Turkey Burger Yakitori Style Recipe

Schools are back in session and the State Fair is behind us for another year, but there is still plenty of time—and good weather—to keep firing up those backyard grills. And the all-American beef burger isn’t the only way to use ground meat on the grill. Here in Ground Turkey Yakitori, turkey is jazzed up with garlic, ginger, and other seasonings and slathered with a sweet soy glaze for extra flavor.

Yakitori is a Japanese type of skewered chicken, and restaurants specializing in this style of grilled chicken are as popular in Japan as fried chicken places are in the U.S., says meat expert and cookbook author Bruce Aidells, who created this recipe for Real Food. The classic yakitori is made with skewered diced chicken, slathered in a sweet soy glaze not unlike teriyaki. Skewers of vegetables are popular as are other meats like beef and pork. Sometimes the chicken is chopped, seasoned, and formed into meatballs called tsukune. “Instead of chicken, I have used ground turkey, which has a little more flavor,” says Aidells. Serve the patties with grilled green onions either over steamed rice, or place them on a bun and combine some of the soy glaze with mayonnaise to spread on the bun. You can also garnish the burger with crispy iceberg lettuce, grilled green onions, and ripe tomato. The meat mixture could also make tasty meatballs.

Ground Turkey Yakitori

Makes 4 servings

Ground Turkey Mixture
114 pounds ground turkey, preferably dark meat
1 teaspoon minced garlic
2 teaspoons minced ginger
2 tablespoons finely chopped green onion (white part only)
1 teaspoon honey
1 tablespoon soy sauce
1 egg, lightly beaten
2 teaspoons cornstarch
1 teaspoon kosher salt
12 teaspoon freshly ground black pepper

2 tablespoons sesame seeds

Sweet Soy Glaze
14 cup Japanese Mirin wine or sweet sherry
14 cup soy sauce
1 tablespoon maple syrup
1 tablespoon brown sugar
2 teaspoons minced ginger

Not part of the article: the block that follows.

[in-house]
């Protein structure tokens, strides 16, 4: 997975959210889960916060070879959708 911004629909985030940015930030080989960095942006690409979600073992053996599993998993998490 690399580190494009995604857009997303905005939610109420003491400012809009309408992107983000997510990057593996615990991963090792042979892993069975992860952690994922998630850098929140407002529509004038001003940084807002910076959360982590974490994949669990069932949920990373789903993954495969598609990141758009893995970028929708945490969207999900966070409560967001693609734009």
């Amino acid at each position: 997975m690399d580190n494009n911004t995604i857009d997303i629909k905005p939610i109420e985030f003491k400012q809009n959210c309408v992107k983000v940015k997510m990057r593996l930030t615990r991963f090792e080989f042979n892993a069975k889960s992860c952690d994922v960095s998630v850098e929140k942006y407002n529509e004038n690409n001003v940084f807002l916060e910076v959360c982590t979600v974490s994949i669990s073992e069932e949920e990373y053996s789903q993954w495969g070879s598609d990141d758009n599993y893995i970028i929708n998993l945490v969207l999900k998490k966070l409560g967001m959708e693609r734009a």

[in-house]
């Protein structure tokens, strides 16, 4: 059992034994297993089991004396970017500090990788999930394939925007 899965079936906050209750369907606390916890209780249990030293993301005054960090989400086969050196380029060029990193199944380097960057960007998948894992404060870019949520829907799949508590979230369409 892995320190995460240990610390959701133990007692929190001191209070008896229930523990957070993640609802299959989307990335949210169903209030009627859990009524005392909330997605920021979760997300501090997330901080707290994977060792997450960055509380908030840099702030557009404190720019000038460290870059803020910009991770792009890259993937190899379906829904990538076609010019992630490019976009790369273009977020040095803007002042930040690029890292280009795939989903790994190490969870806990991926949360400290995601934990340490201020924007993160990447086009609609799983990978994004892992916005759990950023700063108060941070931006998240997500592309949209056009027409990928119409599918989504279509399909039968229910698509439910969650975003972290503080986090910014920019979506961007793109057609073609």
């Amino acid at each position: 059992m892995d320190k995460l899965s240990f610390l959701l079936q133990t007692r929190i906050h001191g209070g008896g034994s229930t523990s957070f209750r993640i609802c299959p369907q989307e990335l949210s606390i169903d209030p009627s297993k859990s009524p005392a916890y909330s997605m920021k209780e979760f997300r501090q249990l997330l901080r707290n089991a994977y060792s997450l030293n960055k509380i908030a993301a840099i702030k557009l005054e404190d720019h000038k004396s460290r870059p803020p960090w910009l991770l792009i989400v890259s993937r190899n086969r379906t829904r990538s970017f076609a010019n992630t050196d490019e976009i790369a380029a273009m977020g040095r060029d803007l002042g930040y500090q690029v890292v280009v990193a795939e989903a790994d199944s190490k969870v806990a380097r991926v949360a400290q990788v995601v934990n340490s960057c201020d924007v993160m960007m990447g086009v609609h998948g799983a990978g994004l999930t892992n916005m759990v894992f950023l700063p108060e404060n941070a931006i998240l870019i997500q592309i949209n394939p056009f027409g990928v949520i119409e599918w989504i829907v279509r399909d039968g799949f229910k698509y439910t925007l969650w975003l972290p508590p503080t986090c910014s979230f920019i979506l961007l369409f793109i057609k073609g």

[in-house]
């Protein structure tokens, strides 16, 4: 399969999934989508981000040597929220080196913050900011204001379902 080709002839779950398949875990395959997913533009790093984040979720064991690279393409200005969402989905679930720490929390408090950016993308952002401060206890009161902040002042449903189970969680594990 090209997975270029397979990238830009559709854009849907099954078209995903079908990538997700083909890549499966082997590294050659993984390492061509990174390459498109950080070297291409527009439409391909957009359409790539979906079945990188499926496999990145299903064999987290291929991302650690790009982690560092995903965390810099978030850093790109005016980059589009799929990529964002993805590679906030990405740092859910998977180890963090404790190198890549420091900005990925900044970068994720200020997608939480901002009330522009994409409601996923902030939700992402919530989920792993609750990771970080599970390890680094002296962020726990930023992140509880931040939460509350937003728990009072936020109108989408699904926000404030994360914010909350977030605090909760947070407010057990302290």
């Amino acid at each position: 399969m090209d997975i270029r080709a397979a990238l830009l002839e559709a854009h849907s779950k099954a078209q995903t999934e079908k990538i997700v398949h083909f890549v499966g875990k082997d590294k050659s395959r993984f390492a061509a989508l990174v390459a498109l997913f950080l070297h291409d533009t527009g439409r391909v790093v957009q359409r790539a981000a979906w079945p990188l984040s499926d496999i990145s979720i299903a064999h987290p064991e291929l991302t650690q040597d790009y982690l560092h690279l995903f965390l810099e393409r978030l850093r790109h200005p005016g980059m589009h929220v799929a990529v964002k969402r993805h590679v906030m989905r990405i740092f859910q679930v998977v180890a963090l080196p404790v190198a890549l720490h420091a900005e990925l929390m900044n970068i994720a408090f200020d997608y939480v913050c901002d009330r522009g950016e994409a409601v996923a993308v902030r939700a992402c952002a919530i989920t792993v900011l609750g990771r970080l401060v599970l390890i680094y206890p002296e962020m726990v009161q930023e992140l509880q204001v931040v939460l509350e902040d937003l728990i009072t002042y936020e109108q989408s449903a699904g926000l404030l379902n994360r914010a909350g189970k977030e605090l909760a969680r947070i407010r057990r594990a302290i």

2 tablespoons lemon juice
1 teaspoon cornstarch mixed with
1 tablespoon cold water
16 green onions, green part trimmed to leave about 8-inch-long onions

Optional, if serving over rice
rice, cooked to package directions

Optional, if serving as burgers
hamburger buns
12 cup mayonnaise
leaves of iceberg or romaine lettuce
sliced tomatoes

1. To make the patties, in a mixing bowl combine the ground turkey with garlic, ginger, green onion, honey, soy, egg, cornstarch, salt, and pepper. Squeeze and mix until well blended. If serving over rice, form into 8 equal patties, about 12-inch thick. If serving as burgers, form into 4 patties about the size of the bun. Place on a plate, cover with plastic wrap, and refrigerate until you are ready to grill.

2. In a small skillet toast sesame seeds over medium heat, stirring occasionally for 3 minutes or until lightly golden and fragrant. Transfer to a small bowl and set aside.

3. Pour mirin and remaining sweet soy glaze ingredients except dissolved cornstarch into a small saucepan. Bring to a boil and then stir in the cornstarch and water mixture. Continue to boil until lightly thickened, about 15 to 30 minutes. Set aside.

4. To make the patties, grill over a medium-hot fire for about 3 minutes a side. Brush with the sweet soy glaze and turn over. Grill 2 minutes more then brush again, flip, and grill 2 additional minutes, taking care not to scorch the glaze.

5. Grill the onions, brushing them with the glaze until soft and bearing a few char marks, about 5 minutes. Turn frequently so as not to burn the glaze.

6. Right before serving, brush the patties and green onions on all sides with the glaze and then sprinkle with the toasted sesame seeds. Serve either on top of rice or as a burger sandwich.

7. Note: If making burgers, combine 2 tablespoons of the glaze with 12 cup mayonnaise and spread over both halves of a toasted sesame hamburger bun. Garnish with lettuce, tomato, and grilled green onions.

Nutrition info Ground Turkey Yakitori (per serving): Calories 385 (165 From Fat); Fat 18g (Sat. 5g); Chol 144mg; Sodium 1241mg; Carb 21g; Fiber 3g; Protein 33g

Mary Subialka is the editor of Real Food and Drinks magazines, covering the flavorful world of food, wine, and spirits. She rarely meets a chicken she doesn’t like, and hopes that her son, who used to eat beets and Indian food as a preschooler, will one day again think of real food as more than something you need to eat before dessert and be inspired by his younger brother, who is now into trying new foods.